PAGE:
“Home ownership is a key component in investing in our 77 neighborhoods throughout our City. Homeowners are the foundation in every Chicago community that promote safe neighborhoods for families to live, play and work. I look forward to increasing the approved lenders list in the weeks
to come to ensure success of the home buyer assistance program," said City Treasurer Kurt Summers and Chairman of the Chicago Infrastructure Trust.

The City is providing up to $1 million to launch the Home Buyer Assistance Program, which will become self-sustaining over time. The program is administered by the Chicago Infrastructure Trust, which works with the authorized lending institutions.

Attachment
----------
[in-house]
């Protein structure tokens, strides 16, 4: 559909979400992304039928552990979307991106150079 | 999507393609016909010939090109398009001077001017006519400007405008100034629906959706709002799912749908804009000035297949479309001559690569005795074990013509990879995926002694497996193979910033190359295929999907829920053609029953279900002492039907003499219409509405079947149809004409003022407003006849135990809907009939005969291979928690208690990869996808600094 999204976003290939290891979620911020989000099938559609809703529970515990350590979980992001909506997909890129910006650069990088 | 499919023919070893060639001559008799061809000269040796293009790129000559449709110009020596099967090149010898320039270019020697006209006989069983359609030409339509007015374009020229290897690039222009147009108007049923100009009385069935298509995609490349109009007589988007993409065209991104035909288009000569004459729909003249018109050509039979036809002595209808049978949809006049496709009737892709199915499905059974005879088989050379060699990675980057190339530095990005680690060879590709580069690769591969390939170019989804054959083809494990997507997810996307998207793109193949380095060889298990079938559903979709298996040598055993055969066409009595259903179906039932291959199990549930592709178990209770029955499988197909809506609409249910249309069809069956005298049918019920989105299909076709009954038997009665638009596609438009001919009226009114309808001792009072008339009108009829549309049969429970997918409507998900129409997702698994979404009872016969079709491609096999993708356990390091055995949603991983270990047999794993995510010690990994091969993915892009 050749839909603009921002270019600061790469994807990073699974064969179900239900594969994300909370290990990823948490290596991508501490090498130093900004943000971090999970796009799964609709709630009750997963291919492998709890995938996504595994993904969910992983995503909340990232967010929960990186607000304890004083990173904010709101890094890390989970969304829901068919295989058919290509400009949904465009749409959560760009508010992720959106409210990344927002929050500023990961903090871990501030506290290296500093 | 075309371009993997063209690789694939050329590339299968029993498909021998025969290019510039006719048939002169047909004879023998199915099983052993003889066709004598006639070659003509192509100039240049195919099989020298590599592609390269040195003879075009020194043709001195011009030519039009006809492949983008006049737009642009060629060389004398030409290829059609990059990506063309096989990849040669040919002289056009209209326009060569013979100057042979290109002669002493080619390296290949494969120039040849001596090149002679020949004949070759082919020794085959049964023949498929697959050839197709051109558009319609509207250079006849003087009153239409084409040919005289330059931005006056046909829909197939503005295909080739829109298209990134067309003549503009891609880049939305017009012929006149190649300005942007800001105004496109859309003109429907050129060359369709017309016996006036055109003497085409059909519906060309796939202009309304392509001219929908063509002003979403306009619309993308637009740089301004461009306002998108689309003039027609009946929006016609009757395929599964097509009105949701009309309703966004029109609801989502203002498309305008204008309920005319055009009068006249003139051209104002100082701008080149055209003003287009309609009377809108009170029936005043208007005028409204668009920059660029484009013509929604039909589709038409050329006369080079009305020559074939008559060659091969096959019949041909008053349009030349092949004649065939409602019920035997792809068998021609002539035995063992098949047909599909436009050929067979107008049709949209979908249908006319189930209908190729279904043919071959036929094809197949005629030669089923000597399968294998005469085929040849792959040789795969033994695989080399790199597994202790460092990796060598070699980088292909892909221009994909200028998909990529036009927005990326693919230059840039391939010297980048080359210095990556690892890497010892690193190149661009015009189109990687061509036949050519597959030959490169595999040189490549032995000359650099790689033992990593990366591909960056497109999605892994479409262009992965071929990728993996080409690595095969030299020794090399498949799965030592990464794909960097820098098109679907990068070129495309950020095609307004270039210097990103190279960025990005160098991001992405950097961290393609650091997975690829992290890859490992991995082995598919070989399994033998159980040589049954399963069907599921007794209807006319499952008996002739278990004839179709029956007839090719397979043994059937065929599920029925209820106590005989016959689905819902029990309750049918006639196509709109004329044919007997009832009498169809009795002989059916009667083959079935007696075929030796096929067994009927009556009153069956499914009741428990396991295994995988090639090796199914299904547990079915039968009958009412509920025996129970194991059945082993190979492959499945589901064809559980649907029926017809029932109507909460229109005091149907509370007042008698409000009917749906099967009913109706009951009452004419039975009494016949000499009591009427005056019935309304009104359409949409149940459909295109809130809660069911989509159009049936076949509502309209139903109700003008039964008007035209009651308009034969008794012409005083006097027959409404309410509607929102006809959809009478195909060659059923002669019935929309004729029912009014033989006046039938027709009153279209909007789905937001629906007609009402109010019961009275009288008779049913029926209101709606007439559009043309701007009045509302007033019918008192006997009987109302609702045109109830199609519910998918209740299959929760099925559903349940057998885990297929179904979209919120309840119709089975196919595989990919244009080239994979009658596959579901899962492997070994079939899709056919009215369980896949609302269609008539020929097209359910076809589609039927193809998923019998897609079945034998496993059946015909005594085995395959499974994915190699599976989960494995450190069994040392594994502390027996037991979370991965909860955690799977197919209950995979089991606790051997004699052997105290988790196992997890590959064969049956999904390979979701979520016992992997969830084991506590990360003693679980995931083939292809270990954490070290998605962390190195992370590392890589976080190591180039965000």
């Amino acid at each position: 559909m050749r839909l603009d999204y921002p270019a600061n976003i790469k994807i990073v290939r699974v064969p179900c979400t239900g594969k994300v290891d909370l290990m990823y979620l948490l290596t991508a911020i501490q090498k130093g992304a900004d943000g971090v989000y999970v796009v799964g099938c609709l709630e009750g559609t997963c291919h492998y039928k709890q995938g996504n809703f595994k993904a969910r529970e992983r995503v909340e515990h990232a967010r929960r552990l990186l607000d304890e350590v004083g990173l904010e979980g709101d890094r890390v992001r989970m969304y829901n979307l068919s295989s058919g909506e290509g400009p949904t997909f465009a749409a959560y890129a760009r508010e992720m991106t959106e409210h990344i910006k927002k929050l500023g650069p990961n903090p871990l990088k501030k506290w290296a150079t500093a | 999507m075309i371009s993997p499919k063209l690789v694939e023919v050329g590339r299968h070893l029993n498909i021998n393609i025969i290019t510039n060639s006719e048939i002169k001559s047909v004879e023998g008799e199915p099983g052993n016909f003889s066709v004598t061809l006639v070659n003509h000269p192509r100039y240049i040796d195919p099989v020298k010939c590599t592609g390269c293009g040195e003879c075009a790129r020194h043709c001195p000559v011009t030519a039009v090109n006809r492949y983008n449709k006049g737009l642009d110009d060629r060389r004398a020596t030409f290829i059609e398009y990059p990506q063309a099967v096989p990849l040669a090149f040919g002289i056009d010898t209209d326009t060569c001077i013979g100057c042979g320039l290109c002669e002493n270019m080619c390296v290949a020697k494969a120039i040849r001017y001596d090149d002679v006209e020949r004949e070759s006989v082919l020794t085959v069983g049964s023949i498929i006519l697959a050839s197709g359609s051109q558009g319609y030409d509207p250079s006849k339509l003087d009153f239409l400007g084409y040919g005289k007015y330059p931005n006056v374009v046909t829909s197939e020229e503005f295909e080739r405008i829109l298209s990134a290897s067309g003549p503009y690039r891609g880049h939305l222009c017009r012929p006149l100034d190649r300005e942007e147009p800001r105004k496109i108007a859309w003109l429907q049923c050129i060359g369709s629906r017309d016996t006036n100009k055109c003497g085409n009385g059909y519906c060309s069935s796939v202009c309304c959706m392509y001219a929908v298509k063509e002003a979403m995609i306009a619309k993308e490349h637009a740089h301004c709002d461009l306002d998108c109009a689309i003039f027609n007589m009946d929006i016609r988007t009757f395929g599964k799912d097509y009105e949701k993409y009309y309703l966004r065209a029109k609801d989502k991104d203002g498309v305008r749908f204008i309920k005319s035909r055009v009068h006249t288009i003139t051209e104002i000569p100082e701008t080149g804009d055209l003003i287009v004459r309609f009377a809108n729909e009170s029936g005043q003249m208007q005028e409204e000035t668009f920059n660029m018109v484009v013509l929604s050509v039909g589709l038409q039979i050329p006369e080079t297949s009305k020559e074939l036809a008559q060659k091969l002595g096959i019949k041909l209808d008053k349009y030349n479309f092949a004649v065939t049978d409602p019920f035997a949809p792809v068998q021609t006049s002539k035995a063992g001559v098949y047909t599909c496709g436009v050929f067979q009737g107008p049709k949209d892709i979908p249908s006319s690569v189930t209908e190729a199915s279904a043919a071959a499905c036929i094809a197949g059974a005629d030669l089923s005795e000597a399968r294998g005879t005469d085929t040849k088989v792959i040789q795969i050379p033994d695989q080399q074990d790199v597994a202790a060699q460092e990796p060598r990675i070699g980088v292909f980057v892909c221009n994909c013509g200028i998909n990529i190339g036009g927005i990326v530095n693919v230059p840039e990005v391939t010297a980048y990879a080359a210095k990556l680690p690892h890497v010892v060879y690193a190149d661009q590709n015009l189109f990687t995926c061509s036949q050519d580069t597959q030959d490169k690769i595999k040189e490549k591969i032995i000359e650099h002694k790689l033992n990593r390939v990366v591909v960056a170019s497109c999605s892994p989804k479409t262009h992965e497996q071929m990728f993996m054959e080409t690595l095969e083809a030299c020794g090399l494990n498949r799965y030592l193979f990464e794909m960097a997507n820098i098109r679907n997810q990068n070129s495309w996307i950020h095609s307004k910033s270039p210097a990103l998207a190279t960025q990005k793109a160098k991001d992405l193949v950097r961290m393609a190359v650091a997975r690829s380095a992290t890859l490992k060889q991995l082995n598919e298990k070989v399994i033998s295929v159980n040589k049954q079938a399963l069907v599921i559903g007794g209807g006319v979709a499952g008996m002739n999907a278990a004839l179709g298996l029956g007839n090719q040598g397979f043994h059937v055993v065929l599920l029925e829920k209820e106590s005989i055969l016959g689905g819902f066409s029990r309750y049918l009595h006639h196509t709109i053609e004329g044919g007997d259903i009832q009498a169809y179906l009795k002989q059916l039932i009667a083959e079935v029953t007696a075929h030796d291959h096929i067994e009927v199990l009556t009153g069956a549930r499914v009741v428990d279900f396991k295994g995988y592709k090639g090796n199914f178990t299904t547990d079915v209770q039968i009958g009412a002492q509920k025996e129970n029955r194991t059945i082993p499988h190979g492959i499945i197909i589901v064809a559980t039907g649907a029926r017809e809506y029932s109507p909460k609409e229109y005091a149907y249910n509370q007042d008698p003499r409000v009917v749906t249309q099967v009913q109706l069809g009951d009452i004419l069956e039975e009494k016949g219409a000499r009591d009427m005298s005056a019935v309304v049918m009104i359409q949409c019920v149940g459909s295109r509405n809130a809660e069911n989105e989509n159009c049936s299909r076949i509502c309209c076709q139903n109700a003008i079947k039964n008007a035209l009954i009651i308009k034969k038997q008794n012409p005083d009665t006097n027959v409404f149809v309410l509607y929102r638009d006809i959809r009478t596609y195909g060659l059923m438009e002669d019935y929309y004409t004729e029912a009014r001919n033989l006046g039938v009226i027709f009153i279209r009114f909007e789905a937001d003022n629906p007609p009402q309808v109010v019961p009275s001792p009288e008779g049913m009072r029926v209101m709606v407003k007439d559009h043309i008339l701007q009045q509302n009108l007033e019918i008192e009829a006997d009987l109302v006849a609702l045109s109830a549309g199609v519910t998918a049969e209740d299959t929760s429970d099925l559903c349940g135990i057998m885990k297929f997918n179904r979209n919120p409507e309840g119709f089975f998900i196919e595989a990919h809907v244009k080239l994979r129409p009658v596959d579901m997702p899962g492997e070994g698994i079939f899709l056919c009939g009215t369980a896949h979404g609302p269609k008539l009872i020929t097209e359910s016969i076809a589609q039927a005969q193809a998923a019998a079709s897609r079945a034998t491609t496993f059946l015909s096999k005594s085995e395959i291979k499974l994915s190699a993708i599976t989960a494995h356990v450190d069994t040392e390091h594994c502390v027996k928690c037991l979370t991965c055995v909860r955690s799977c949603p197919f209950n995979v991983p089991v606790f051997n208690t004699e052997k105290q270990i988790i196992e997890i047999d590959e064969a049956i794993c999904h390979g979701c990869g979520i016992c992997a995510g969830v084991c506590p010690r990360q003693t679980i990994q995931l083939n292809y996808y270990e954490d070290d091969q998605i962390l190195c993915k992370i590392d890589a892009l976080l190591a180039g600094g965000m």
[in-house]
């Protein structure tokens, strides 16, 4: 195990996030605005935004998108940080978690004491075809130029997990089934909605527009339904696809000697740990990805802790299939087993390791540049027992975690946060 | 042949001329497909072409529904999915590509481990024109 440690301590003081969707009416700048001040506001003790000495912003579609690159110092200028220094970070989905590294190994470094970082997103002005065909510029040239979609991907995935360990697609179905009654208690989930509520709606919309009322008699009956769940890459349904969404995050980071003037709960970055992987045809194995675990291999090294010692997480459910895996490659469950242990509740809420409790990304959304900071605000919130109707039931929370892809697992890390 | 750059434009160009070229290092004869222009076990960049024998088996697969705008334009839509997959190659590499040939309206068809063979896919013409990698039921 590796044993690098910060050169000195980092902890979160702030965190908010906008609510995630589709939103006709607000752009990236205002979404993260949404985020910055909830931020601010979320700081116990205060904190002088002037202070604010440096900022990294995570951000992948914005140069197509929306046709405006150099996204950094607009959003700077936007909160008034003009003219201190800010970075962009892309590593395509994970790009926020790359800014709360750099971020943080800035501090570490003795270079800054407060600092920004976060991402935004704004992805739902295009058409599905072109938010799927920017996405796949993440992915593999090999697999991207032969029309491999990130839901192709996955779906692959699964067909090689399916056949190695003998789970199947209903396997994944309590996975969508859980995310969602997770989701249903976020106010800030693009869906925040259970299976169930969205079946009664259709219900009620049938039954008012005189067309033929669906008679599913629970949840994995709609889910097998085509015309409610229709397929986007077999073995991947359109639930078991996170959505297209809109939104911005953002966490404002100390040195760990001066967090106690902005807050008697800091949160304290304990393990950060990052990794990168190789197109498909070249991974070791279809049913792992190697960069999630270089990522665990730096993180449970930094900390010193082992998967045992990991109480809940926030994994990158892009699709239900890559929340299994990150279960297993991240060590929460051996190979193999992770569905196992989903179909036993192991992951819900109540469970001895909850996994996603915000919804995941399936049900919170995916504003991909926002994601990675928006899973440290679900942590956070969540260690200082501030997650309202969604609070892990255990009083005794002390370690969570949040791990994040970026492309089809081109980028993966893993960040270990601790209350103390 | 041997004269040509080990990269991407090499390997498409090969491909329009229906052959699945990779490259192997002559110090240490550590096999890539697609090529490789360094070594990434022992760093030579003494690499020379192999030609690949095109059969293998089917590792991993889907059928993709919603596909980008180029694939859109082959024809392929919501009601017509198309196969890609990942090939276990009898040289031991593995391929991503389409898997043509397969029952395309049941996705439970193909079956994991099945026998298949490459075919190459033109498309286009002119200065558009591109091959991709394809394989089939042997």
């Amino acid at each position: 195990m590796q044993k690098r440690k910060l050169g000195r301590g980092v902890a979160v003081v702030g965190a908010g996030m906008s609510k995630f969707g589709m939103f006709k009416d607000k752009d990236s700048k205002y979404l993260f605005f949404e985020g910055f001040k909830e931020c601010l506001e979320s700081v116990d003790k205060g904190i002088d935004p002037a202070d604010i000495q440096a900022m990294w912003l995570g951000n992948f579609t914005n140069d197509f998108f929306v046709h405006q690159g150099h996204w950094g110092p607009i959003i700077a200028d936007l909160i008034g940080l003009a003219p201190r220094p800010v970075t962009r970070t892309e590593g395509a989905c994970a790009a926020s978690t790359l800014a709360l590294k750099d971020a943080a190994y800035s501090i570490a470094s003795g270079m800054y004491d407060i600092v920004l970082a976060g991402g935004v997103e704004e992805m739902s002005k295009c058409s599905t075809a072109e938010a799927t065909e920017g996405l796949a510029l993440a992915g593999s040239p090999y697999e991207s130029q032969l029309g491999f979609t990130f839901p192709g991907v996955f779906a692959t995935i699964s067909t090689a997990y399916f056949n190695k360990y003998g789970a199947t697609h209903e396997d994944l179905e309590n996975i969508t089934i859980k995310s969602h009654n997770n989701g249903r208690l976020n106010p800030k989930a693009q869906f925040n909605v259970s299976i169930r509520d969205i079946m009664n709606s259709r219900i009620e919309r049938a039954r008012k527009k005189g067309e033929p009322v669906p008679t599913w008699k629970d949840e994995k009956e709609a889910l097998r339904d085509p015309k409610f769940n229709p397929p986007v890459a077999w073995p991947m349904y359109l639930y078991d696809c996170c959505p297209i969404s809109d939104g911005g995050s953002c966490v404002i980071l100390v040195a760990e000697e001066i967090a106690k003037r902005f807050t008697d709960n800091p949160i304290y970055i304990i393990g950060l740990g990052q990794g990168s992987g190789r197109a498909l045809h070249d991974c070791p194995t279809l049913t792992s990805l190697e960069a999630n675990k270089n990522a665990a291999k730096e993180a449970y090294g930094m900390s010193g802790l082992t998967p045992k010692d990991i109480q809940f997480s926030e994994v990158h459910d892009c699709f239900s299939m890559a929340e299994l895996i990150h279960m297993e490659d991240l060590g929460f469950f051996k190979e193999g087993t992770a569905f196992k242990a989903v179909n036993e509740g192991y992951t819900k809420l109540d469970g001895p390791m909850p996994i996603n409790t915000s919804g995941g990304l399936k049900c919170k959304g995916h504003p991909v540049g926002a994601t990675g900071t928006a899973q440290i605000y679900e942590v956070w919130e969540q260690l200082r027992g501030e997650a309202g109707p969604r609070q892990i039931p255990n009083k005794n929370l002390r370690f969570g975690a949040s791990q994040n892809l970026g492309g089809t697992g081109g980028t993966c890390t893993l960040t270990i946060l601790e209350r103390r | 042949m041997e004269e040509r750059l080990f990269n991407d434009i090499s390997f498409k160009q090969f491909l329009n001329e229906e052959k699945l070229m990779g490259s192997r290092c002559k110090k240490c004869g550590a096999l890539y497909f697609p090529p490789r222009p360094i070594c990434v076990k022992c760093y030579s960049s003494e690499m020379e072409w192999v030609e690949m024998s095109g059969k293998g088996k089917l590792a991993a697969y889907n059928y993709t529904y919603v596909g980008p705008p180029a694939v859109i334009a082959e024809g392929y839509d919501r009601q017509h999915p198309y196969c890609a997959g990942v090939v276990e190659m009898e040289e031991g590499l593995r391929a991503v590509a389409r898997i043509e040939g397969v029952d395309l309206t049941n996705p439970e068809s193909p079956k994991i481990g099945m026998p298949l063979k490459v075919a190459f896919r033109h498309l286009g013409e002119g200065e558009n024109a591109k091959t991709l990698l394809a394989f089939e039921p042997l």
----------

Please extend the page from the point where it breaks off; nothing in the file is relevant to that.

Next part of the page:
All buyers must occupy the home as their primary residence and must reside in the property for at least five years before selling or refinancing. If the home is sold or refinanced before that time, the homeowner will have to pay back a prorated amount of the grant. After five years of on-time mortgage payments, the grant is completely forgiven.

To learn more about the Home Buyer Assistance Program and to view a complete list of approved lenders, please visit: www.cityofchicago.org/homebuyer or www.chicagoinfrastructure.org.

Mayor Emanuel Announces Initiative to Improve Quality & Reliability of Chicago’s Streetlights

Mayor Rahm Emanuel today launched a major initiative to upgrade more than 270,000 of the city’s street, alley and park lights to more reliable and higher-quality lighting. Over the next four years the Chicago Smart Lighting Project will improve safety and quality-of-life in neighborhoods across Chicago by replacing nearly all of the city’s outdated and inefficient High Pressure Sodium (HPS) lamps. The project will be one of the largest municipal lighting modernization programs in the country.